Embarking on a neighborly sightseeing jaunt Thursday with the leaders of Mexico and Canada, President Bush said the three were working to improve vital relationships that can improve the lives of all their people.
Mexican President Vicente Fox treated Mr. Bush and Canadian Prime Minister Stephen Harper to an hour-long tour of the ancient Mayan ruins at Chichen Itza before they began two days of talks amid spring breakers in this Caribbean resort city.
"This is a good start to a very important series of discussions," Mr. Bush said, standing along side the other two with the massive pyramid called "El Castillo" in the background. "We've got vital relations that matter to the future of our people."
The three leaders gazed up at the famed archaeological site while Fox, wearing a white shirt and brimmed hat, and a guide motioned at different points. They listened to a traditional band play music for colorfully dressed dancers, strolled around a large plaza and climbed about half a dozen steps of the pyramid at the center of the site. They paused briefly so photographers could get pictures before coming back down.
After their tour, each leader spoke in his own language. Harper said the ruins were "a symbol here of our determination to build a new future for all inhabitants of North America."
Mr. Bush doesn't typically get in much sightseeing on his foreign visits, but the tour began two days of talks in this beer and bikini mecca designed to showcase North American unity.
Mr. Bush, who was wearing an untucked cream-colored Hawaiian shirt, and Harper, wearing an open-necked shirt and a safari vest, were all smiles for their first meeting since Harper, a Conservative, took office two months as Canada's new leader.
Topping Harper's agenda is a long stalemate over U.S. tariffs on Canadian softwood lumber imports. "I'm always optimistic" about resolving the problem, Mr. Bush said. In a pre-trip interview, Mr. Bush said he thought the two sides were "pretty close to a deal a couple of years ago." He said it would not be resolved by public negotiations. "It's going to require some very quiet consultations."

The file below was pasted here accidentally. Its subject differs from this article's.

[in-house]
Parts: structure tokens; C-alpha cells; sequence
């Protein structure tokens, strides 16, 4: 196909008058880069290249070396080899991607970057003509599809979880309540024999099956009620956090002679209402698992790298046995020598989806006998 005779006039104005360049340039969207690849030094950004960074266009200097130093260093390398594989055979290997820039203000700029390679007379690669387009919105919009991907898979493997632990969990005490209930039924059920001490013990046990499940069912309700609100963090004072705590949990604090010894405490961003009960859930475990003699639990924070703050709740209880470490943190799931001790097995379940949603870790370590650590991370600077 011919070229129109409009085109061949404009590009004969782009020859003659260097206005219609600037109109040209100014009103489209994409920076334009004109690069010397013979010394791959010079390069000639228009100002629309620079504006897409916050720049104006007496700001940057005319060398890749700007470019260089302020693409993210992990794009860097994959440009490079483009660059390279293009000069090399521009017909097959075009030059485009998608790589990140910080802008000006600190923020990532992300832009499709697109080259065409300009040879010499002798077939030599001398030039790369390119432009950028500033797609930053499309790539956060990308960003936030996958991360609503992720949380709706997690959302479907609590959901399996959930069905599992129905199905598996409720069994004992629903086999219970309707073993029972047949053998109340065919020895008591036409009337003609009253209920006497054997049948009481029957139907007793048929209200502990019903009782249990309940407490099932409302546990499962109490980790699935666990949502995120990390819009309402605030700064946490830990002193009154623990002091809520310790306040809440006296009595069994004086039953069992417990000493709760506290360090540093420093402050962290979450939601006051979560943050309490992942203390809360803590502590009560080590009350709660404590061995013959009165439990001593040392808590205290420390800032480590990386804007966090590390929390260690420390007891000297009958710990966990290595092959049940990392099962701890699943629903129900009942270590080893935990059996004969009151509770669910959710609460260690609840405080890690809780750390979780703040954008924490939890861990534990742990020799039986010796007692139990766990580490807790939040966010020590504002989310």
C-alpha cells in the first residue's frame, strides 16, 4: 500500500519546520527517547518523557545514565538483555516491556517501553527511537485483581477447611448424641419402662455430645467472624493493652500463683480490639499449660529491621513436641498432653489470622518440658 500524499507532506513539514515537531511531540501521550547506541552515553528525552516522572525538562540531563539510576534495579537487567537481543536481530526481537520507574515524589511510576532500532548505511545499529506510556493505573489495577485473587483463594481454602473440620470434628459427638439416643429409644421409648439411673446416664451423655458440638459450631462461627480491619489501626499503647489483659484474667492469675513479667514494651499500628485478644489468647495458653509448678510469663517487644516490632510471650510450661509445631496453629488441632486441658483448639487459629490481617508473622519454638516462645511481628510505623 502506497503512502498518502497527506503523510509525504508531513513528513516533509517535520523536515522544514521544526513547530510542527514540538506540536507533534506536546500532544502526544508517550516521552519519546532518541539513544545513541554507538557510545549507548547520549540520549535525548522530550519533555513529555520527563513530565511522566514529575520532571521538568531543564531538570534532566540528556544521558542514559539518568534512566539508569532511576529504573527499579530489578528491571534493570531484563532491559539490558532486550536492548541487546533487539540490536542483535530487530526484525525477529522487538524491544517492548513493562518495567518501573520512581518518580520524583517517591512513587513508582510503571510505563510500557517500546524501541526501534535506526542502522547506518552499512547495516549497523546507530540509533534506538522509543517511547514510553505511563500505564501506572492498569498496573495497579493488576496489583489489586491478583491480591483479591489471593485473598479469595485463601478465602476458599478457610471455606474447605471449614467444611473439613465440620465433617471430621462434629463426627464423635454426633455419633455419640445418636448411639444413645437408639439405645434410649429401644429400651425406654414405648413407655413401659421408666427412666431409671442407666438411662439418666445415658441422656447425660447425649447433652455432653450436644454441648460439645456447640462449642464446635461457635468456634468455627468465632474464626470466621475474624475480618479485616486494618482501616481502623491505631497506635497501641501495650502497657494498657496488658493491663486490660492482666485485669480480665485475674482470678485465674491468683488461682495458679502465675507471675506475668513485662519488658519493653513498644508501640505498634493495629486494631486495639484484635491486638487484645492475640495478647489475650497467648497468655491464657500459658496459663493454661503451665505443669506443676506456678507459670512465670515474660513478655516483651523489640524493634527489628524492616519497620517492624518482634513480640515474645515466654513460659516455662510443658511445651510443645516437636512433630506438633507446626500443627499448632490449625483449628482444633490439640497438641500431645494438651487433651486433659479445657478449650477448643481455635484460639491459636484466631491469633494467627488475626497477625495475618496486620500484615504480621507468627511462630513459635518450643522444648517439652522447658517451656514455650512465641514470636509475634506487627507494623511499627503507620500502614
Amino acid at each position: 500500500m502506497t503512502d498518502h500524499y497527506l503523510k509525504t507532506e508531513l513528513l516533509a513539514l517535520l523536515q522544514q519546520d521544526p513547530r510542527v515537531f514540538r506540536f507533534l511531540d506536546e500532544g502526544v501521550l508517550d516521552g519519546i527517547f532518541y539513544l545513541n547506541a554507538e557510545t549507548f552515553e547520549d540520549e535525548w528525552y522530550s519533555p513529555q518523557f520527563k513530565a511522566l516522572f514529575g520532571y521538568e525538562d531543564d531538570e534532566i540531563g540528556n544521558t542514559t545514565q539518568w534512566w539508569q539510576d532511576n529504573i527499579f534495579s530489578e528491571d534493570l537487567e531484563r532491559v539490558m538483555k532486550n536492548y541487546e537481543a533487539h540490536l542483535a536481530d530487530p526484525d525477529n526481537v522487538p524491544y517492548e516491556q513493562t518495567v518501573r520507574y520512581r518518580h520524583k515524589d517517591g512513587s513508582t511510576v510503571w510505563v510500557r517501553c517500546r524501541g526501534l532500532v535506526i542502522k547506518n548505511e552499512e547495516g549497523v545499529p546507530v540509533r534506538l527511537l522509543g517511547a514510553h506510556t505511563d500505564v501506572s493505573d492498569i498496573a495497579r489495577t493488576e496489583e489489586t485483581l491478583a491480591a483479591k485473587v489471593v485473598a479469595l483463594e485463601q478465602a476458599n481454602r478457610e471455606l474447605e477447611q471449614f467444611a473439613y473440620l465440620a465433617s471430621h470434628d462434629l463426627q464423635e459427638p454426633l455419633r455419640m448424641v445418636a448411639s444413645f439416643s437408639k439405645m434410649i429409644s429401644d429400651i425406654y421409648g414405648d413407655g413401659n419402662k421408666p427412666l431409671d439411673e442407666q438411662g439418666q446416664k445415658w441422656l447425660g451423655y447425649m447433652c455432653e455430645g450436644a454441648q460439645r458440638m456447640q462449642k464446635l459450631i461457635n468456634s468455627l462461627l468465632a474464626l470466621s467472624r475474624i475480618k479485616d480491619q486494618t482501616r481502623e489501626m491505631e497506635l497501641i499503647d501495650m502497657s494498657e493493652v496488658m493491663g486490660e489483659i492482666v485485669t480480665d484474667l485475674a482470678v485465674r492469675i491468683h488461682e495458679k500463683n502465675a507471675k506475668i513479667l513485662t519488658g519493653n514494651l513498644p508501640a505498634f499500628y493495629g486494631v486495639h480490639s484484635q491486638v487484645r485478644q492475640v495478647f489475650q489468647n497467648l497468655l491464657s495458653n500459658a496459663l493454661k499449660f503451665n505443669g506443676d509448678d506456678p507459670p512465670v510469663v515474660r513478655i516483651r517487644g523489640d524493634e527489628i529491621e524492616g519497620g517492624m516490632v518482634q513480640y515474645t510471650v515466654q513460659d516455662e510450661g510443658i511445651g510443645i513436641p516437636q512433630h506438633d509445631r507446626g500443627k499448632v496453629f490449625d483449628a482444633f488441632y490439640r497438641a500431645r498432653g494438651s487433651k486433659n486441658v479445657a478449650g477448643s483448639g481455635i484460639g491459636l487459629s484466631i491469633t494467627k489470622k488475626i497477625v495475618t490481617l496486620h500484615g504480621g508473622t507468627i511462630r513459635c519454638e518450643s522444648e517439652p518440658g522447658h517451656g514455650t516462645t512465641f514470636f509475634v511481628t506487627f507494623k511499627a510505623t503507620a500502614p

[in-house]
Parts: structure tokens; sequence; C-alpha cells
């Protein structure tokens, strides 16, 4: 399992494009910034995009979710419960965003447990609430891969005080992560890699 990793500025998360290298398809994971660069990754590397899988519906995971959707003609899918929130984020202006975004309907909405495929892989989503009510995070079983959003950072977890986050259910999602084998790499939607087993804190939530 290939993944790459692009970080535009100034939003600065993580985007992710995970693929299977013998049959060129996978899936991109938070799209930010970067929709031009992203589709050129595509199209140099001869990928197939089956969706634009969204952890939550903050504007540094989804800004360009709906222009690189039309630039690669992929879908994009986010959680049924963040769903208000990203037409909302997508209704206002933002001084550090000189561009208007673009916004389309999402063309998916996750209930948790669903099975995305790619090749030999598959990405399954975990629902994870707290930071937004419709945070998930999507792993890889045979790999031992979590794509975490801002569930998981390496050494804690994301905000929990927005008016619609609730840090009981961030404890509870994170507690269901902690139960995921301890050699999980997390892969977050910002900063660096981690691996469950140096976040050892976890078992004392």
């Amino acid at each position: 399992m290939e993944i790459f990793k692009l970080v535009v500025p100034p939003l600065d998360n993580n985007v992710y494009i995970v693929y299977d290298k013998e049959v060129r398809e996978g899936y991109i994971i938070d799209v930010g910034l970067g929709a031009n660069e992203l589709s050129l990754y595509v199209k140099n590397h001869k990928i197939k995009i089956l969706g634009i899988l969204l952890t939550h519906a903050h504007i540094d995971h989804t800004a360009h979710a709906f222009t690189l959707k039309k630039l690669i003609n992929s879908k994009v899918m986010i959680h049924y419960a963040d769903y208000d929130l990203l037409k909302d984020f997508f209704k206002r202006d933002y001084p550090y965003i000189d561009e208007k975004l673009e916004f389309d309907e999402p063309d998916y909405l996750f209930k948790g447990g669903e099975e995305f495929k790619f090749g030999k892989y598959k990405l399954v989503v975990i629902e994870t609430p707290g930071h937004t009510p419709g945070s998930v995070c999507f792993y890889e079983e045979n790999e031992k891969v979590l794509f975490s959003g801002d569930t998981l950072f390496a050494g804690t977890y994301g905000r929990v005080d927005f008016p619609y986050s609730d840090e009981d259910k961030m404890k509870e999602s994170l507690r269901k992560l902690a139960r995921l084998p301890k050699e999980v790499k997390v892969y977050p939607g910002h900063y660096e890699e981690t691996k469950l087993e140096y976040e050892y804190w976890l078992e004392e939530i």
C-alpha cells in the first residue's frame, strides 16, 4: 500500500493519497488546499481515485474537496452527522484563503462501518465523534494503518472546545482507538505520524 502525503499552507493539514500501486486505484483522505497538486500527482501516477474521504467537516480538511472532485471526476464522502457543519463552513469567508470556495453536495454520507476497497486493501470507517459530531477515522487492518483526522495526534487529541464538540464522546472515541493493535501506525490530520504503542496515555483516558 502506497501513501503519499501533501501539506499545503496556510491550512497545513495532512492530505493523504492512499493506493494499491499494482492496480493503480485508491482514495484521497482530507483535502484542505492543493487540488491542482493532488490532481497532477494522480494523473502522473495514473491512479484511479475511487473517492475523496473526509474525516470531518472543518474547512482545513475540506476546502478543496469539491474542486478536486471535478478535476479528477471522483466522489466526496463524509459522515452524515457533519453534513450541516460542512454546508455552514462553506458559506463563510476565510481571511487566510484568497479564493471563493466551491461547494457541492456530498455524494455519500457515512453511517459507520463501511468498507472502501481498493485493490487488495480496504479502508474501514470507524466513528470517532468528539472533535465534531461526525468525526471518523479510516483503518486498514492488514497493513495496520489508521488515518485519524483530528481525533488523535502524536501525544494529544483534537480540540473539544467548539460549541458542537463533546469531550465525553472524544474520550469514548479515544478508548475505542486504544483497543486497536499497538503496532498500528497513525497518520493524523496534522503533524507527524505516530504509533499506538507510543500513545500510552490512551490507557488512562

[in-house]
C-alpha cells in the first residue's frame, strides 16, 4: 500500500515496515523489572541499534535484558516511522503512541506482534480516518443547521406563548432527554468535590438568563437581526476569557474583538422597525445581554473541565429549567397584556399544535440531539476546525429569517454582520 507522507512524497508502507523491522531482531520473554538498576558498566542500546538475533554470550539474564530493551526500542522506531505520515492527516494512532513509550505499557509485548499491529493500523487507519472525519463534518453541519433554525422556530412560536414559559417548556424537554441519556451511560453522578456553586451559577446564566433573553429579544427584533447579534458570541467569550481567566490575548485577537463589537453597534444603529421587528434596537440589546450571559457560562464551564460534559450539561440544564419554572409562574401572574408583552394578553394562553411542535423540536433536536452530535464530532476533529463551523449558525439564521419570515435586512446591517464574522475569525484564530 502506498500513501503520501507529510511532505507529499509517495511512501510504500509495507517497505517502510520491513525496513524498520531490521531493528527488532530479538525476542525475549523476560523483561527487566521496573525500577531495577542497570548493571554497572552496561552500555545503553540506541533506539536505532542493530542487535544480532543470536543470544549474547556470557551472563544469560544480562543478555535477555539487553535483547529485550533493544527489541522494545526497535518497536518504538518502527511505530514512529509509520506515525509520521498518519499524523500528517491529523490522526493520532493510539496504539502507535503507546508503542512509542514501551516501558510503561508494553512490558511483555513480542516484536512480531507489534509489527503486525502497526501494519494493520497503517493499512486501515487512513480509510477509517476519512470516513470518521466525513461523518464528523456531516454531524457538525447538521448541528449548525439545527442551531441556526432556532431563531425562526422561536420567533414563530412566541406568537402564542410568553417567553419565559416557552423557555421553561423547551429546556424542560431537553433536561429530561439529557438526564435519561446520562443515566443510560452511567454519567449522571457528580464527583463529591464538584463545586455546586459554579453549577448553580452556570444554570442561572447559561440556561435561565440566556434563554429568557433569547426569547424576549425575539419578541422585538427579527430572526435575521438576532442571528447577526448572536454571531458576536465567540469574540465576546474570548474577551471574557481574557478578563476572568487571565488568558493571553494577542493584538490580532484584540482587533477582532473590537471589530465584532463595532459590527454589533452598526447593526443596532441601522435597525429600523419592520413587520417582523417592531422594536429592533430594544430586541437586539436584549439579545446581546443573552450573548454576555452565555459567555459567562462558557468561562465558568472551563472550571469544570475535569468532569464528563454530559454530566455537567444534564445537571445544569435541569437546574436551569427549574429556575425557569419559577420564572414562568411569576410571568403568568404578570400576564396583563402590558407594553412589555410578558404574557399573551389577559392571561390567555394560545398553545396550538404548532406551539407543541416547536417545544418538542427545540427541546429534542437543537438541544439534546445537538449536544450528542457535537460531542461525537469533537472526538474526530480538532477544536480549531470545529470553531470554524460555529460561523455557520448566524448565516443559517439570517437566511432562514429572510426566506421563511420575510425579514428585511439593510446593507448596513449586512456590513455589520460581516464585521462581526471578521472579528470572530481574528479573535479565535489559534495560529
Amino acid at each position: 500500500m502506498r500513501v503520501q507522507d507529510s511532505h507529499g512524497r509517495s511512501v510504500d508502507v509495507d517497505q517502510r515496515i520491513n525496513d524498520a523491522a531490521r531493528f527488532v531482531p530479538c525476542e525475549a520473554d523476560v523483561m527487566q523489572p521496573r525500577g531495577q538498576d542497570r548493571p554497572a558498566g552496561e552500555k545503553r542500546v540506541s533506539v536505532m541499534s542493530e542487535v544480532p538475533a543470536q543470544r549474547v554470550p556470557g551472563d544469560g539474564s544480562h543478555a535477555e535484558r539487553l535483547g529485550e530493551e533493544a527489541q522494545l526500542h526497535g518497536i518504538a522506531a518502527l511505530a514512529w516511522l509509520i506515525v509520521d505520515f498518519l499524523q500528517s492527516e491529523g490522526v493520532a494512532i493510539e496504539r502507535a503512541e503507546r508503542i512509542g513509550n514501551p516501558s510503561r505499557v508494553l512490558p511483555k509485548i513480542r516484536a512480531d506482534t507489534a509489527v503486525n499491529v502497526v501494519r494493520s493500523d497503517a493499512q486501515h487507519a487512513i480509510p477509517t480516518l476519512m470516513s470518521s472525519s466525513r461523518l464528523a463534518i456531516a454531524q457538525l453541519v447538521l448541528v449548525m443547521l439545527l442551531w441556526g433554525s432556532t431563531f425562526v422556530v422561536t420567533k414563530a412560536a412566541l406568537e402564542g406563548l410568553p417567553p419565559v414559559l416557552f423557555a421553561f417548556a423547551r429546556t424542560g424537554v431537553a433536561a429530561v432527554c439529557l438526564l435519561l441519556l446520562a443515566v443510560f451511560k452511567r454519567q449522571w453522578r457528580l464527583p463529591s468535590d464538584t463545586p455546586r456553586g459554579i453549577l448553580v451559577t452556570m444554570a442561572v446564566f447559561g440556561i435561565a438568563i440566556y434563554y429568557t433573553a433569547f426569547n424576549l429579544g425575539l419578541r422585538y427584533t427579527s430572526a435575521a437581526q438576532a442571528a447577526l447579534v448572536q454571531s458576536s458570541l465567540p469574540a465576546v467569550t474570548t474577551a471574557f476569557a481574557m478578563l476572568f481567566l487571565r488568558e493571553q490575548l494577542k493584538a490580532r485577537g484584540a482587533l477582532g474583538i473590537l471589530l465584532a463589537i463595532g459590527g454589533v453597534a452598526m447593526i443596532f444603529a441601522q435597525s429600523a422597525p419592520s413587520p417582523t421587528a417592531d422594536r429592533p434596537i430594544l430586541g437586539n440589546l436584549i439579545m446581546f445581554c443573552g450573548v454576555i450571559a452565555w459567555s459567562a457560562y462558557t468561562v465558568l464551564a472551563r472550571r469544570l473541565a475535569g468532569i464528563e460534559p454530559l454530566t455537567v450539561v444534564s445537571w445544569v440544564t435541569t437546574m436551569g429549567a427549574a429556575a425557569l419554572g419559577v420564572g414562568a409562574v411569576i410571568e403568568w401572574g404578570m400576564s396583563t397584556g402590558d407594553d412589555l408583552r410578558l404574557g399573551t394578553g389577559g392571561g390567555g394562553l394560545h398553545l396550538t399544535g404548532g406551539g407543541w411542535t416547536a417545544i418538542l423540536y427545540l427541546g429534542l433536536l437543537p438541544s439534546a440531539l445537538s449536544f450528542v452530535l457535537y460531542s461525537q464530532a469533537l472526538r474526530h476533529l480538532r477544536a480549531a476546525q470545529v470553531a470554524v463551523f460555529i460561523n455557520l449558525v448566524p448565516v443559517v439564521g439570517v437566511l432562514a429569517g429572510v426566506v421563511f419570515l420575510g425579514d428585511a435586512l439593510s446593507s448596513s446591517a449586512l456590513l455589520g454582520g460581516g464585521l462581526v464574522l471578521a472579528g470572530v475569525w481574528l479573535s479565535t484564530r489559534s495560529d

Illegal immigration and terrorism fears also are on the agenda.
After touring the Mayan ruins, Mr. Bush was sitting down one after the other with Fox and Harper, and then was attending a lavish leaders dinner put on by his Mexican hosts. The president's wife, Laura, did not join him for this trip.
The official focus of the trilateral summit is a three-way pact designed to make borders more secure without hampering business and traffic. Signed a year ago near the Bush ranch in Texas, the Security and Prosperity Partnership aims to better protect North America from outside attack and ensure its global competitiveness with China and other trade powerhouses.
But Fox and Harper come to Cancun with much more on their minds. Both have powerful constituencies at home pressing for progress on problems related to the enormous flow of goods and people between their countries and the United States.
Mexico's top priority with its northern neighbor is a migration accord that would address the status of the estimated 6 million illegal immigrants from Mexico now living in the United States. For Canada, issue No. 1 as it looks south is the messy trade dispute over softwood lumber.
Mr. Bush extended an olive branch in both directions before the trip. He told foreign reporters "don't underestimate" his ability to wring from Congress a guest-worker program that would address some of Mexico's concerns, and said he would "like to get the issue solved" on Canadian lumber tariffs.
Sharing Cancun with the media, official entourages from three nations and hundreds of anticipated demonstrators was a much-smaller-than-usual contingent of spring-breakers since the resort hasn't completely recovered from the beating delivered five months ago by Hurricane Wilma. Police readied the town by erecting fences to keep protesters and others far from the leaders.
Mr. Bush departed Washington for his meetings with Fox as an emotional election-year dustup over immigration — what he called the "topic du jour" — continued to rage in the U.S. capital.
The issue has sent hundreds of thousands to protest in streets across America and split the president's Republican Party as midterm congressional elections approach.
The Senate was debating a measure that would strengthen border security, but also would legalize some undocumented workers, establish temporary guest-worker programs and permit illegal immigrants currently in the country to apply for citizenship without first returning home.
The business community and a minority of Republicans in Congress have supported such moves, and the approach tracks more closely with what Mr. Bush has advocated than competing House legislation that focuses on an illegal immigration crackdown.
Fox wants some form of legal status for all illegal Mexicans but sees a guest worker program as a good step. If one is approved before July elections to succeed him — Fox is term-limited from running again — analysts believe it could boost the chances of the candidate from his party.
As for Harper, the newly elected Conservative leader has made it a priority to restore Ottawa's relationship with Washington — strained over Iraq, missile defense and a series of trade issues.
Another issue is Canada's displeasure at a U.S. plan to require passports or other secure identification at every point of entry to the United States.